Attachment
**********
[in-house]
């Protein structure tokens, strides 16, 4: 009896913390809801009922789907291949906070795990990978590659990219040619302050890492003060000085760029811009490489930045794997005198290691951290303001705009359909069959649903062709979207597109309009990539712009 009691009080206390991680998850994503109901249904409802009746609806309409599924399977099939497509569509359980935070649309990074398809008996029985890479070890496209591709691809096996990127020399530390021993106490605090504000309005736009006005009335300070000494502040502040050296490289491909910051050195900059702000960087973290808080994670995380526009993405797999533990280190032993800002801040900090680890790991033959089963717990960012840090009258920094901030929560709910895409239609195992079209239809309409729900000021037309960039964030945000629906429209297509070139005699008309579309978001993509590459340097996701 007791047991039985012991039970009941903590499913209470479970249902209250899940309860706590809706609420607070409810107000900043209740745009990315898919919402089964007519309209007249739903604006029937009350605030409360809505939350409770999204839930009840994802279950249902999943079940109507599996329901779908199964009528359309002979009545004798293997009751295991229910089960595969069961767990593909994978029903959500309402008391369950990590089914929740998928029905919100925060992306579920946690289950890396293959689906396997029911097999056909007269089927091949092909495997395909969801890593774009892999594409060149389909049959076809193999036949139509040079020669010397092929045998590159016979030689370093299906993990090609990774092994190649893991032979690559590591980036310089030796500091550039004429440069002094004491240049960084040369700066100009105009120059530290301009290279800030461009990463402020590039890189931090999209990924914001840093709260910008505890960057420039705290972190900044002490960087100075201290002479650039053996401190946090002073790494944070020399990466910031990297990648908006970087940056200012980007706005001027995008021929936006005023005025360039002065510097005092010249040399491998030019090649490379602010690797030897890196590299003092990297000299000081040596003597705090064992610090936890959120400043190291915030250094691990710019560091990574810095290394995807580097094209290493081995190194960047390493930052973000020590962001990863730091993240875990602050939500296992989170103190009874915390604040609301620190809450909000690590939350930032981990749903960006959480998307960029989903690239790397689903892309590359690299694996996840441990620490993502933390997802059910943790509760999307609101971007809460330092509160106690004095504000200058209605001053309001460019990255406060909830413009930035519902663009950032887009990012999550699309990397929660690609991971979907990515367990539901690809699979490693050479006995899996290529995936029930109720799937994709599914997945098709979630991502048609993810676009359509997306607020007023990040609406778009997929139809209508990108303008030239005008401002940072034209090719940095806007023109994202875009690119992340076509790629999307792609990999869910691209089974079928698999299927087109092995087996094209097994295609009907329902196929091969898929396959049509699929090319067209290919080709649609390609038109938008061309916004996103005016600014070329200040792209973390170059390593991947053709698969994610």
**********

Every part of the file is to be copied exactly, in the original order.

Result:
[in-house]
């Protein structure tokens, strides 16, 4: 009896913390809801009922789907291949906070795990990978590659990219040619302050890492003060000085760029811009490489930045794997005198290691951290303001705009359909069959649903062709979207597109309009990539712009 009691009080206390991680998850994503109901249904409802009746609806309409599924399977099939497509569509359980935070649309990074398809008996029985890479070890496209591709691809096996990127020399530390021993106490605090504000309005736009006005009335300070000494502040502040050296490289491909910051050195900059702000960087973290808080994670995380526009993405797999533990280190032993800002801040900090680890790991033959089963717990960012840090009258920094901030929560709910895409239609195992079209239809309409729900000021037309960039964030945000629906429209297509070139005699008309579309978001993509590459340097996701 007791047991039985012991039970009941903590499913209470479970249902209250899940309860706590809706609420607070409810107000900043209740745009990315898919919402089964007519309209007249739903604006029937009350605030409360809505939350409770999204839930009840994802279950249902999943079940109507599996329901779908199964009528359309002979009545004798293997009751295991229910089960595969069961767990593909994978029903959500309402008391369950990590089914929740998928029905919100925060992306579920946690289950890396293959689906396997029911097999056909007269089927091949092909495997395909969801890593774009892999594409060149389909049959076809193999036949139509040079020669010397092929045998590159016979030689370093299906993990090609990774092994190649893991032979690559590591980036310089030796500091550039004429440069002094004491240049960084040369700066100009105009120059530290301009290279800030461009990463402020590039890189931090999209990924914001840093709260910008505890960057420039705290972190900044002490960087100075201290002479650039053996401190946090002073790494944070020399990466910031990297990648908006970087940056200012980007706005001027995008021929936006005023005025360039002065510097005092010249040399491998030019090649490379602010690797030897890196590299003092990297000299000081040596003597705090064992610090936890959120400043190291915030250094691990710019560091990574810095290394995807580097094209290493081995190194960047390493930052973000020590962001990863730091993240875990602050939500296992989170103190009874915390604040609301620190809450909000690590939350930032981990749903960006959480998307960029989903690239790397689903892309590359690299694996996840441990620490993502933390997802059910943790509760999307609101971007809460330092509160106690004095504000200058209605001053309001460019990255406060909830413009930035519902663009950032887009990012999550699309990397929660690609991971979907990515367990539901690809699979490693050479006995899996290529995936029930109720799937994709599914997945098709979630991502048609993810676009359509997306607020007023990040609406778009997929139809209508990108303008030239005008401002940072034209090719940095806007023109994202875009690119992340076509790629999307792609990999869910691209089974079928698999299927087109092995087996094209097994295609009907329902196929091969898929396959049509699929090319067209290919080709649609390609038109938008061309916004996103005016600014070329200040792209973390170059390593991947053709698969994610």